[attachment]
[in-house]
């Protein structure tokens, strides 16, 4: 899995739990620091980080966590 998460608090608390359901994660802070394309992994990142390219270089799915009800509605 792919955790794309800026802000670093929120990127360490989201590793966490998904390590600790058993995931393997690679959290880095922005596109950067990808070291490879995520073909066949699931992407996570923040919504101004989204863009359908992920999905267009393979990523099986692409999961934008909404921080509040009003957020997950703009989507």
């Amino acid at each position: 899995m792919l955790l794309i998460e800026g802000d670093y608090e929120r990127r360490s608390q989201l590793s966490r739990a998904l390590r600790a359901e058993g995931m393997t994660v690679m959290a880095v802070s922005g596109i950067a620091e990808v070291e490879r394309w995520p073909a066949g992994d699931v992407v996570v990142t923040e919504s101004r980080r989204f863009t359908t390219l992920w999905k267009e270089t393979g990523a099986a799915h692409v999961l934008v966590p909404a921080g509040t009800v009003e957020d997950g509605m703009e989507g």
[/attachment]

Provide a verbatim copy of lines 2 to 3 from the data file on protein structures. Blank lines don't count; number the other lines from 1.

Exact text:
């Protein structure tokens, strides 16, 4: 899995739990620091980080966590 998460608090608390359901994660802070394309992994990142390219270089799915009800509605 792919955790794309800026802000670093929120990127360490989201590793966490998904390590600790058993995931393997690679959290880095922005596109950067990808070291490879995520073909066949699931992407996570923040919504101004989204863009359908992920999905267009393979990523099986692409999961934008909404921080509040009003957020997950703009989507």
């Amino acid at each position: 899995m792919l955790l794309i998460e800026g802000d670093y608090e929120r990127r360490s608390q989201l590793s966490r739990a998904l390590r600790a359901e058993g995931m393997t994660v690679m959290a880095v802070s922005g596109i950067a620091e990808v070291e490879r394309w995520p073909a066949g992994d699931v992407v996570v990142t923040e919504s101004r980080r989204f863009t359908t390219l992920w999905k267009e270089t393979g990523a099986a799915h692409v999961l934008v966590p909404a921080g509040t009800v009003e957020d997950g509605m703009e989507g």